Late last week, regulators issued much-needed guidance providing good faith compliance relief, a grace period for filing until Jan. 31, 2023, a number of clarifications, and added flexibilities for group health plans and issuers subject to new prescription drug data collection (“RxDC”) requirements under the Consolidated Appropriations Act of 2021 (“CAA”). Plan sponsors have been racing to comply amidst numerous challenges, complexities, and open questions for the first submissions for 2020 and 2021 that were both due Dec. 27, 2022. The guidance is limited to the submissions for the 2020 and 2021 reference years; regulators will continue to monitor compliance efforts to determine if additional guidance is needed prior to future submission deadlines and expect that plans and issuers will work in good faith toward full compliance in the future. The next deadline is June 1, 2023 for the 2022 reference year.
Good faith compliance relief with a grace period
Acknowledging the significant challenges that group health plans and issuers are encountering in complying with the RxDC requirements, regulators will not take enforcement action against any plan or issuer that uses a good faith, reasonable interpretation of the interim final regulations and the RxDC Reporting Instructions in making the 2020 and 2021 data submissions. The Departments are also providing a submission grace period through Jan. 31, 2023, and will not consider a plan or issuer to be out of compliance with these requirements provided that a good faith submission of 2020 and 2021 data is made on or before that date.
New simplified filing method provided
If a group health plan or its reporting entity is submitting only the plan list (P2), premium and life-years data (D1) and a narrative response, it may submit files by email to RxDCsubmissions@cms.hhs.gov instead of using the Health Insurance Oversight System (HIOS). According to the guidance, the emailed submission:
- Must include the plan list file (P2), premium and life-years data (D1), and a narrative response.
- May include optional supplemental documents.
- The name of each file should include the reference year of the submission, the plan list or the data file type (e.g., P2, D1), and the name of the plan sponsor.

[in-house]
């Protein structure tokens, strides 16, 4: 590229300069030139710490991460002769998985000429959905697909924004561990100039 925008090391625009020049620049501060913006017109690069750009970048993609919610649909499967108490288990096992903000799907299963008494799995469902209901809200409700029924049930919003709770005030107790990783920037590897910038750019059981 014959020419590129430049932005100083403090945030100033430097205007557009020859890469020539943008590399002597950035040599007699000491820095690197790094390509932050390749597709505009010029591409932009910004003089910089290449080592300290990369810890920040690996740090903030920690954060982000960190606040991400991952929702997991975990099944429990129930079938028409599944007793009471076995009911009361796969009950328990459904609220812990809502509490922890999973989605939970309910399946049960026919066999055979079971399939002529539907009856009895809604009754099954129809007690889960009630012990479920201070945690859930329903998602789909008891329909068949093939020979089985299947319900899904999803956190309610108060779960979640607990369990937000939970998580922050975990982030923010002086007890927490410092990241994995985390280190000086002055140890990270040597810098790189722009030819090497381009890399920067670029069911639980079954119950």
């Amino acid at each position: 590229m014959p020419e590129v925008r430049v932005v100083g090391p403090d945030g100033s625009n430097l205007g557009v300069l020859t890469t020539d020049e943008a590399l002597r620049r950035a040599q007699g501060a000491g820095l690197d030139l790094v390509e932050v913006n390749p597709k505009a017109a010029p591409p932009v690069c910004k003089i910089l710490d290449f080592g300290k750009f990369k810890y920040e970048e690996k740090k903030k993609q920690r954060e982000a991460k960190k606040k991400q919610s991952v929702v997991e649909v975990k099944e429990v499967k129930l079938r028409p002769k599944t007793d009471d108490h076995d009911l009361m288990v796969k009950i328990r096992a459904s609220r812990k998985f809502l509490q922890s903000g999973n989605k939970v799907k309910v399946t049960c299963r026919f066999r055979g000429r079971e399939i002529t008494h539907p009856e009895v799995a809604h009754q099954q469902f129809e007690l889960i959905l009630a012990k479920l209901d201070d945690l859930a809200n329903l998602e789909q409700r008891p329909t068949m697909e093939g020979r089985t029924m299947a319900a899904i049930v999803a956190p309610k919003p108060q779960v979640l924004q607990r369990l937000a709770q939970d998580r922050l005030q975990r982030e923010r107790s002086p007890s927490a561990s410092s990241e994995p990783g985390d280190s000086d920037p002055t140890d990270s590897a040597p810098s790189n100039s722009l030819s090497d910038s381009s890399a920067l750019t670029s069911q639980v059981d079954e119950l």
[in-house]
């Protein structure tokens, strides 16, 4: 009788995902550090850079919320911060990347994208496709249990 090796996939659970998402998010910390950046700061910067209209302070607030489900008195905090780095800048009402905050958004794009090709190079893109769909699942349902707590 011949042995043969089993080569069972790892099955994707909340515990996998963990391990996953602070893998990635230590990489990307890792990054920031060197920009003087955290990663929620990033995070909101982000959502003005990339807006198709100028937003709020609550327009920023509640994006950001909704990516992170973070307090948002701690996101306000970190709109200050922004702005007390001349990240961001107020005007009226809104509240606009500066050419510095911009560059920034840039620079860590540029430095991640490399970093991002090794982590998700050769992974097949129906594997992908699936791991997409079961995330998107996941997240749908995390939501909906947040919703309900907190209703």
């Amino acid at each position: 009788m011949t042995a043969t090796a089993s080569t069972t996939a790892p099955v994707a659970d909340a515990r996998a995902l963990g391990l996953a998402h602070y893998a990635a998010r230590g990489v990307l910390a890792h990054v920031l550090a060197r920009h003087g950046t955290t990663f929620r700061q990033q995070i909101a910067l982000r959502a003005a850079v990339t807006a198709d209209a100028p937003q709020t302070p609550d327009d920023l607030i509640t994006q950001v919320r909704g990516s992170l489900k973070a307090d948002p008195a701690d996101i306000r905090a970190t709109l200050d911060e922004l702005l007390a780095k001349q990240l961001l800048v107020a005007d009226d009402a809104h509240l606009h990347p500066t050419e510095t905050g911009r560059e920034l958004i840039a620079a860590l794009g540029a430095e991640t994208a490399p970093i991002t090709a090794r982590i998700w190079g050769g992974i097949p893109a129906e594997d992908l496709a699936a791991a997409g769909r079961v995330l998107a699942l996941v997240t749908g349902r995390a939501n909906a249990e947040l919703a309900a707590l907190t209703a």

We encourage employers to discuss the simplified submission with legal counsel, as we are aware of employers who were planning to file various pieces of the RxDC submission but not exactly what the guidance requires.
Aggregation rule suspended
A reporting entity may, within each state and market segment, aggregate data at a less granular level than that used for total annual spending on health care services in the D2 file. In other words, data submitted in files D1 and D3 through D8 may be submitted at the plan or aggregate level regardless of how the D2 file, which reports all healthcare spending other than the pharmacy benefits, is submitted.
The instructions state that if the D2 file is submitted at the plan level then data submitted in files D1 and D3 through D8 may not be aggregated but must be submitted at the plan level. Plans should prepare to comply with the aggregation rule for future submissions.
- Clarifies that when a reporting entity submits on behalf of more than one plan for a reference year, they may create more than one submission, instead of including all client data within a single set of plan lists and data files. This could be welcome relief for employers looking to submit on behalf of other plan sponsors in their IRS controlled groups.
- Confirms that more than one reporting entity may submit the same data file type (e.g., D1) on behalf of the same plan or issuer, instead of consolidating all of the plan’s or issuer’s data into a single data file for each type of data.
- Provides that reporting entities may, but are not required to, incorporate vaccine National Drug Codes (NDCs) as part of the CMS drug and therapeutic class crosswalk. The crosswalk was just updated on Oct. 3, 2022 to include vaccines.
- Reporting entities do not have to report a value for “Amounts not applied to the deductible or out-of-pocket maximum” and the “Rx Amounts not applied to the deductible or out-of- pocket maximum.” A reporting entity should not remove these columns from data files D2 and D6 but may leave blank the data fields in these columns.
Mercer and other employer stakeholders raised open issues about the complexities of the RxDC submissions and expressed the need for good faith compliance relief. We believe this relief will be helpful to the many employers that sponsor group health plans who are subject to these requirements. We hope the regulators will release revised draft instructions for public comment early in 2023, so that the employer community can provide comments and prepare for the 2022 submission due in June, 2023.